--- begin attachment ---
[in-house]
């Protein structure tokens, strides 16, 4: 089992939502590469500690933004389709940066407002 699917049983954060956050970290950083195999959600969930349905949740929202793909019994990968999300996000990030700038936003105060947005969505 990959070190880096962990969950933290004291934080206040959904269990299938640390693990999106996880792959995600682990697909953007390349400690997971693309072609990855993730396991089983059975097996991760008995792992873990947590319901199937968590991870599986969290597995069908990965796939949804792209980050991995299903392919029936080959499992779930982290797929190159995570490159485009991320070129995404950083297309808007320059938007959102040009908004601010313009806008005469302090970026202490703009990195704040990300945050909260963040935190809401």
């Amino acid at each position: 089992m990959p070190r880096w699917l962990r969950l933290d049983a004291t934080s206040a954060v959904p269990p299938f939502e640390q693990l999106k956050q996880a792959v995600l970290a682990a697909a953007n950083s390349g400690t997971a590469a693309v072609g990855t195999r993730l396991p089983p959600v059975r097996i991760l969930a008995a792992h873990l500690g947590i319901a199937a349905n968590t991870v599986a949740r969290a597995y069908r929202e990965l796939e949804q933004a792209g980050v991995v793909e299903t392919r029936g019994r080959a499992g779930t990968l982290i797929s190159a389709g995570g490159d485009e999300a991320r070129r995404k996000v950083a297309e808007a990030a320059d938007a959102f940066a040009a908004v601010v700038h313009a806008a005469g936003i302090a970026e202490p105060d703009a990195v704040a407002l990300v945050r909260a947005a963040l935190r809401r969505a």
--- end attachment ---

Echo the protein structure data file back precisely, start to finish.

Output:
[in-house]
């Protein structure tokens, strides 16, 4: 089992939502590469500690933004389709940066407002 699917049983954060956050970290950083195999959600969930349905949740929202793909019994990968999300996000990030700038936003105060947005969505 990959070190880096962990969950933290004291934080206040959904269990299938640390693990999106996880792959995600682990697909953007390349400690997971693309072609990855993730396991089983059975097996991760008995792992873990947590319901199937968590991870599986969290597995069908990965796939949804792209980050991995299903392919029936080959499992779930982290797929190159995570490159485009991320070129995404950083297309808007320059938007959102040009908004601010313009806008005469302090970026202490703009990195704040990300945050909260963040935190809401």
């Amino acid at each position: 089992m990959p070190r880096w699917l962990r969950l933290d049983a004291t934080s206040a954060v959904p269990p299938f939502e640390q693990l999106k956050q996880a792959v995600l970290a682990a697909a953007n950083s390349g400690t997971a590469a693309v072609g990855t195999r993730l396991p089983p959600v059975r097996i991760l969930a008995a792992h873990l500690g947590i319901a199937a349905n968590t991870v599986a949740r969290a597995y069908r929202e990965l796939e949804q933004a792209g980050v991995v793909e299903t392919r029936g019994r080959a499992g779930t990968l982290i797929s190159a389709g995570g490159d485009e999300a991320r070129r995404k996000v950083a297309e808007a990030a320059d938007a959102f940066a040009a908004v601010v700038h313009a806008a005469g936003i302090a970026e202490p105060d703009a990195v704040a407002l990300v945050r909260a947005a963040l935190r809401r969505a």